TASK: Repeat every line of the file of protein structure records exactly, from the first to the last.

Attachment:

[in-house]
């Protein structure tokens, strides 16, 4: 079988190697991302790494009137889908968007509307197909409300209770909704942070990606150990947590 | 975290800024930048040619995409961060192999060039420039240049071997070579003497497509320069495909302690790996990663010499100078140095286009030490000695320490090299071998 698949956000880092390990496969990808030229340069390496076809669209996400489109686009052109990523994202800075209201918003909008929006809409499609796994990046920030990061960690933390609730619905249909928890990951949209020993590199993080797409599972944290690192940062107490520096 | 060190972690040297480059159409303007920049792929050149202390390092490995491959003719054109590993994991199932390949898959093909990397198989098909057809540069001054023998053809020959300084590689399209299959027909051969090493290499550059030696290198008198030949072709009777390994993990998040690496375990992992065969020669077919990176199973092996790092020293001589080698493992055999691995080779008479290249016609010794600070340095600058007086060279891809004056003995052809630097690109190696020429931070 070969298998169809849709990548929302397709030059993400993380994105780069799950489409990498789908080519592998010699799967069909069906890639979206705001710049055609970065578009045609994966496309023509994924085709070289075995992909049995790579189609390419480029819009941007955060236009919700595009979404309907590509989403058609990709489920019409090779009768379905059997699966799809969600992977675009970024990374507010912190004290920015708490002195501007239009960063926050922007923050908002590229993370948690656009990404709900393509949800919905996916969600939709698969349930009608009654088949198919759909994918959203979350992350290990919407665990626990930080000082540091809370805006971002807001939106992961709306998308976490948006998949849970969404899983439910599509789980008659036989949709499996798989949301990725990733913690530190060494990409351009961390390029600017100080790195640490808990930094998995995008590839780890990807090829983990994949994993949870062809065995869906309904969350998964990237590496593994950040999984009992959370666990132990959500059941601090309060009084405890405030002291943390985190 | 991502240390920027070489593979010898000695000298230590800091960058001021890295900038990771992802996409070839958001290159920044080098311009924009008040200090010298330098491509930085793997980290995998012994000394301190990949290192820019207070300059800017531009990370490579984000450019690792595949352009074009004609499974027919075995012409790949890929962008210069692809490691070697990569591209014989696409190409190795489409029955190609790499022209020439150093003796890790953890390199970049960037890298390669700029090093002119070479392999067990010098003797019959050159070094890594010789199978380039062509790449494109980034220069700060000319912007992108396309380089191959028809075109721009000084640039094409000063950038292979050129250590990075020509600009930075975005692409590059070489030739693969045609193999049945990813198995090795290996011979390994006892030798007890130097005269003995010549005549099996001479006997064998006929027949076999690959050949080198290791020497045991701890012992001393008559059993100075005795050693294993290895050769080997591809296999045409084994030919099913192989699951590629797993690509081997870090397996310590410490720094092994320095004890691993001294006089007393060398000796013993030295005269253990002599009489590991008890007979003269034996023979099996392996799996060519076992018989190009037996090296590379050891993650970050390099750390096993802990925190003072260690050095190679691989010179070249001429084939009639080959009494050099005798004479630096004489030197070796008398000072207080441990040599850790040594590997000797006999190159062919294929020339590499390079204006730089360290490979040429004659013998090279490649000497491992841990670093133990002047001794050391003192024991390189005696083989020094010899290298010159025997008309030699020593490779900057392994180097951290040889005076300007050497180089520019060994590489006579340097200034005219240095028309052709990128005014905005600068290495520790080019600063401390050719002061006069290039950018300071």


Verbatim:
[in-house]
């Protein structure tokens, strides 16, 4: 079988190697991302790494009137889908968007509307197909409300209770909704942070990606150990947590 | 975290800024930048040619995409961060192999060039420039240049071997070579003497497509320069495909302690790996990663010499100078140095286009030490000695320490090299071998 698949956000880092390990496969990808030229340069390496076809669209996400489109686009052109990523994202800075209201918003909008929006809409499609796994990046920030990061960690933390609730619905249909928890990951949209020993590199993080797409599972944290690192940062107490520096 | 060190972690040297480059159409303007920049792929050149202390390092490995491959003719054109590993994991199932390949898959093909990397198989098909057809540069001054023998053809020959300084590689399209299959027909051969090493290499550059030696290198008198030949072709009777390994993990998040690496375990992992065969020669077919990176199973092996790092020293001589080698493992055999691995080779008479290249016609010794600070340095600058007086060279891809004056003995052809630097690109190696020429931070 070969298998169809849709990548929302397709030059993400993380994105780069799950489409990498789908080519592998010699799967069909069906890639979206705001710049055609970065578009045609994966496309023509994924085709070289075995992909049995790579189609390419480029819009941007955060236009919700595009979404309907590509989403058609990709489920019409090779009768379905059997699966799809969600992977675009970024990374507010912190004290920015708490002195501007239009960063926050922007923050908002590229993370948690656009990404709900393509949800919905996916969600939709698969349930009608009654088949198919759909994918959203979350992350290990919407665990626990930080000082540091809370805006971002807001939106992961709306998308976490948006998949849970969404899983439910599509789980008659036989949709499996798989949301990725990733913690530190060494990409351009961390390029600017100080790195640490808990930094998995995008590839780890990807090829983990994949994993949870062809065995869906309904969350998964990237590496593994950040999984009992959370666990132990959500059941601090309060009084405890405030002291943390985190 | 991502240390920027070489593979010898000695000298230590800091960058001021890295900038990771992802996409070839958001290159920044080098311009924009008040200090010298330098491509930085793997980290995998012994000394301190990949290192820019207070300059800017531009990370490579984000450019690792595949352009074009004609499974027919075995012409790949890929962008210069692809490691070697990569591209014989696409190409190795489409029955190609790499022209020439150093003796890790953890390199970049960037890298390669700029090093002119070479392999067990010098003797019959050159070094890594010789199978380039062509790449494109980034220069700060000319912007992108396309380089191959028809075109721009000084640039094409000063950038292979050129250590990075020509600009930075975005692409590059070489030739693969045609193999049945990813198995090795290996011979390994006892030798007890130097005269003995010549005549099996001479006997064998006929027949076999690959050949080198290791020497045991701890012992001393008559059993100075005795050693294993290895050769080997591809296999045409084994030919099913192989699951590629797993690509081997870090397996310590410490720094092994320095004890691993001294006089007393060398000796013993030295005269253990002599009489590991008890007979003269034996023979099996392996799996060519076992018989190009037996090296590379050891993650970050390099750390096993802990925190003072260690050095190679691989010179070249001429084939009639080959009494050099005798004479630096004489030197070796008398000072207080441990040599850790040594590997000797006999190159062919294929020339590499390079204006730089360290490979040429004659013998090279490649000497491992841990670093133990002047001794050391003192024991390189005696083989020094010899290298010159025997008309030699020593490779900057392994180097951290040889005076300007050497180089520019060994590489006579340097200034005219240095028309052709990128005014905005600068290495520790080019600063401390050719002061006069290039950018300071």